Wow, what a year!
As some of you know, this project had been brewing in our collective heads for many years now.
In 2004 we started the Davis Wiki, an experimental project to collect and share interesting information about the town of Davis, California. We wanted the Davis Wiki to be a sort of collective, ever-updating “community brain” that would contain anything and everything about the town. So, unlike most websites, the Davis Wiki would be editable by anyone.
What we wanted didn’t exist, so we built it. We found some open-source “wiki” software and spent the next several months extensively customizing it to make it easier to use, more aesthetically pleasing and have some specific functionality we thought was important in Davis.
As the years passed, the Davis Wiki grew and grew and grew — and it’s now the largest, most used media source in the community. But the recurring question always was: how do we help other communities create resources as amazing as the Davis Wiki? The LocalWiki project is our attempt to answer that question.
A little over a year ago we were awarded a grant from the Knight Foundation and simultaneously launched a successful Kickstarter campaign to help fund essential community outreach. Shortly thereafter we were able to begin what we’d only ever dreamed about before: devote serious energy and resources toward bringing something as amazing as the Davis Wiki to other communities.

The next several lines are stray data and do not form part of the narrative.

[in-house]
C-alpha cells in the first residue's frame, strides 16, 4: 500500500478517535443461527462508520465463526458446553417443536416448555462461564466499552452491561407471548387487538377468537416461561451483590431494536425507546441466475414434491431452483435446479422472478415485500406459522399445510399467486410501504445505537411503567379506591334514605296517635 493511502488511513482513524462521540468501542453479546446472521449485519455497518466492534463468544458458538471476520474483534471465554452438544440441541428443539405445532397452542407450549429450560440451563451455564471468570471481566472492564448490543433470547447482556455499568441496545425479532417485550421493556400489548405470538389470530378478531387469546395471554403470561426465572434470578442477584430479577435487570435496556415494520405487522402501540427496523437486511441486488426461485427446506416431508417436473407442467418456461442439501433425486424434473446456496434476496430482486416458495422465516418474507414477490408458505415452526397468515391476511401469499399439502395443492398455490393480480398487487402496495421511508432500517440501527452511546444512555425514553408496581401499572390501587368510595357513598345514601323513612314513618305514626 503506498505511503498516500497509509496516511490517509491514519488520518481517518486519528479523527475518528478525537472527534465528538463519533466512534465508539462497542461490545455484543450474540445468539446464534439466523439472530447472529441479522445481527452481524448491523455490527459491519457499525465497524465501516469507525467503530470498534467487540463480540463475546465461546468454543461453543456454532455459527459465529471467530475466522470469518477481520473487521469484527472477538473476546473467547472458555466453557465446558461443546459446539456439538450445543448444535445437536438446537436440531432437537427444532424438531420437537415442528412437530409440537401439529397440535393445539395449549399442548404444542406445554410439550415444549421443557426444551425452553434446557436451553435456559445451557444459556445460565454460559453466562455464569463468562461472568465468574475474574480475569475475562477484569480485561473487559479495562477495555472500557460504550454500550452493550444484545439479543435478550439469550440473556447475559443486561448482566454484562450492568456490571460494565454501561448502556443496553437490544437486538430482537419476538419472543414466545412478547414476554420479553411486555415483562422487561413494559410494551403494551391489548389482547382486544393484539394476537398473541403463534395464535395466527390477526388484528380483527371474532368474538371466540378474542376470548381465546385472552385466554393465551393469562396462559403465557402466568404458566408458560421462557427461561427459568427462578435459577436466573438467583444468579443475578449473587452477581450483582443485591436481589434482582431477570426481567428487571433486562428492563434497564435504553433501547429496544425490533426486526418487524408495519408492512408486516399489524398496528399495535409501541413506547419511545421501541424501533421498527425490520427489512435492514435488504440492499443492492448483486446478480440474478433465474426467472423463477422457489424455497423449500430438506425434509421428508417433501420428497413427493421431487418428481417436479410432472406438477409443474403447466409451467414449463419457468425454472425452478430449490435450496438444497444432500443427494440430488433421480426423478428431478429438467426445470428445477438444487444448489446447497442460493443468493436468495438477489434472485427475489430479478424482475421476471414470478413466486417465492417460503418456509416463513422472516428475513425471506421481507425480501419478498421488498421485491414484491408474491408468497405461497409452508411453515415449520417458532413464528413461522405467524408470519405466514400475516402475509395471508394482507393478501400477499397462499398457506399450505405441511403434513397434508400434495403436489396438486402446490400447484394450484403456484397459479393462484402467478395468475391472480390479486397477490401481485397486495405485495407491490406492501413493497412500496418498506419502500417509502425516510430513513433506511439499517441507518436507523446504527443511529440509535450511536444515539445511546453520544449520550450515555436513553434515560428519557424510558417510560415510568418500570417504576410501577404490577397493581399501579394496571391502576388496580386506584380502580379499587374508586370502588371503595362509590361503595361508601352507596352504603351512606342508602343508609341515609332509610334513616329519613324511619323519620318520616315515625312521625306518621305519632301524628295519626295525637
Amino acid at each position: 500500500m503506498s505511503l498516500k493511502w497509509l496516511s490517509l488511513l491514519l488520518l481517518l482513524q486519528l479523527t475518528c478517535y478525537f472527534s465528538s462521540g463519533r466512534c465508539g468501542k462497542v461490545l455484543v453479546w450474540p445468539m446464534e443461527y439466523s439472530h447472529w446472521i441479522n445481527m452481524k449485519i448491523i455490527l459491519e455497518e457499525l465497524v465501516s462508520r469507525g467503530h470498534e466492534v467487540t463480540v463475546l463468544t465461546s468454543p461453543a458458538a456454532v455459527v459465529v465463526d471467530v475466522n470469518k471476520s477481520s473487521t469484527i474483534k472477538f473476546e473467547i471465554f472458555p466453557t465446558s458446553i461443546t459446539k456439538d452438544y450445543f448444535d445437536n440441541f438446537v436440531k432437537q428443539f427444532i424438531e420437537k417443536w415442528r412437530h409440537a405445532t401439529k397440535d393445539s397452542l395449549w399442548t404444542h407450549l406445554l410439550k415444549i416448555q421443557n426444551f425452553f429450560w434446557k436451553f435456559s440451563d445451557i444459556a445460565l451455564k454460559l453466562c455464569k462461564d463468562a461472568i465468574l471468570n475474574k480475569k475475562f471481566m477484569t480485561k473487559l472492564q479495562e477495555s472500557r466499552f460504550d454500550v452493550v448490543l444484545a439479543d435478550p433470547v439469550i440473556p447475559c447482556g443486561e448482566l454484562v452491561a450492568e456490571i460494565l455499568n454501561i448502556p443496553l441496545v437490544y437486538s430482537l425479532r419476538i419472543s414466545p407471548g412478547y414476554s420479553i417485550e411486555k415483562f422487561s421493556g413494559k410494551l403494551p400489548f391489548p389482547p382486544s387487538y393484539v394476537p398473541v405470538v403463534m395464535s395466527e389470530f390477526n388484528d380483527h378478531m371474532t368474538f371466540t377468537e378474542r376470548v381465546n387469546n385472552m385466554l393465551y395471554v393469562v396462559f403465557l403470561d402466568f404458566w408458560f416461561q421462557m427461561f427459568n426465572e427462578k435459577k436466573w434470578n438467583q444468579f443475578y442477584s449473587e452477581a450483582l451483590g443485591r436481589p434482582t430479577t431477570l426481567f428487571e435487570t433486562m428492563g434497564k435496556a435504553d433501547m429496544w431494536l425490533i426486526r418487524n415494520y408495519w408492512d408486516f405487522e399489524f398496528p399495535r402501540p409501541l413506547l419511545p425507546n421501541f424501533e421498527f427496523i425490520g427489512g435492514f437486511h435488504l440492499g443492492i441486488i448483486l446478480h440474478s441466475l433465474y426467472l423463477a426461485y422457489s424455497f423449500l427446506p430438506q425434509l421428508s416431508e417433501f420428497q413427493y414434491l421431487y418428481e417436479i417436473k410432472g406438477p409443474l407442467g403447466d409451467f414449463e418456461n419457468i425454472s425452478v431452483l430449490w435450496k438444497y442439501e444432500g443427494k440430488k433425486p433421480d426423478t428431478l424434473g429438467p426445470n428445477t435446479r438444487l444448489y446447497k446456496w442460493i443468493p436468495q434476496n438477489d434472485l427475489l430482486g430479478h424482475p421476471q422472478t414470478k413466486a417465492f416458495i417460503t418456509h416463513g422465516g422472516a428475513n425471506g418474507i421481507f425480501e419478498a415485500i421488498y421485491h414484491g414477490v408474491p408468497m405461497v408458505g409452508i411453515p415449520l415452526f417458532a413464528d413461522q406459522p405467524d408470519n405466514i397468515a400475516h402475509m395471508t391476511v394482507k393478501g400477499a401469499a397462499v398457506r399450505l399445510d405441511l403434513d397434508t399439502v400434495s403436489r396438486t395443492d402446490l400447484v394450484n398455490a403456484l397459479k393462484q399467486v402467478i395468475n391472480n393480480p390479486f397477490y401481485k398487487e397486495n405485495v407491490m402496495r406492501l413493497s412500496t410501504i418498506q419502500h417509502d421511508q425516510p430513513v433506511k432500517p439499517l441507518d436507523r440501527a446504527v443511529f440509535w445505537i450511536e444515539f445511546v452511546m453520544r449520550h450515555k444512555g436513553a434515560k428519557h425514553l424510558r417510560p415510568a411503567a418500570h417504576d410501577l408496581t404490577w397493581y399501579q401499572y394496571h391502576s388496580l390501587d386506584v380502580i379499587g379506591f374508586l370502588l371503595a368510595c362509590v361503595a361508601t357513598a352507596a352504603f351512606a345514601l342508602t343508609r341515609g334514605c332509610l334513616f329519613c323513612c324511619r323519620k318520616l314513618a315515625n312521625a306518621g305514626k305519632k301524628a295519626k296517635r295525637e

Just as in the early days of the Davis Wiki, the majority of our early work was technical in nature. We spent most of our first six months working on software and spreading the word about the project. The end result: a new kind of wiki software designed, from the ground up, for local communities.
Over the next six months, while still writing code at a breakneck speed, we kicked off the nimble beginnings of our pilot community program. We solicited recommendations for communities around the world and received over 300 formal inquires. With our limited resources in mind, we began working with just a few communities right off the bat.
Our goal with the pilot program was two-fold: to get essential feedback on our new software as it was being developed, and to help steward communities through the process of creating new local wiki projects. It was important to us to help develop focused efforts: we’d rather have a few strong, thriving projects than hundreds of projects with no momentum or quality content.
On November 1st, 2011, our first local wiki pilot, DentonWiki, formally launched to the public. Coinciding with that launch was the first major, easy-to-install release of our new LocalWiki software.
Where are we at now? We’re working with 6 pilot communities and have many more partnerships in the pipeline. Several of our pilots are close to launching, and our new open-source software is rapidly being adopted around the world.
It’s impossible to detail everything that’s happened over the past year, but we hope to give you a glimpse of where we’re at and where we want to go. Most importantly, we want to take the time to thank you. Without you believing in us and believing in the promise of collaborative, community media, none of this would have been possible.
Philip & Mike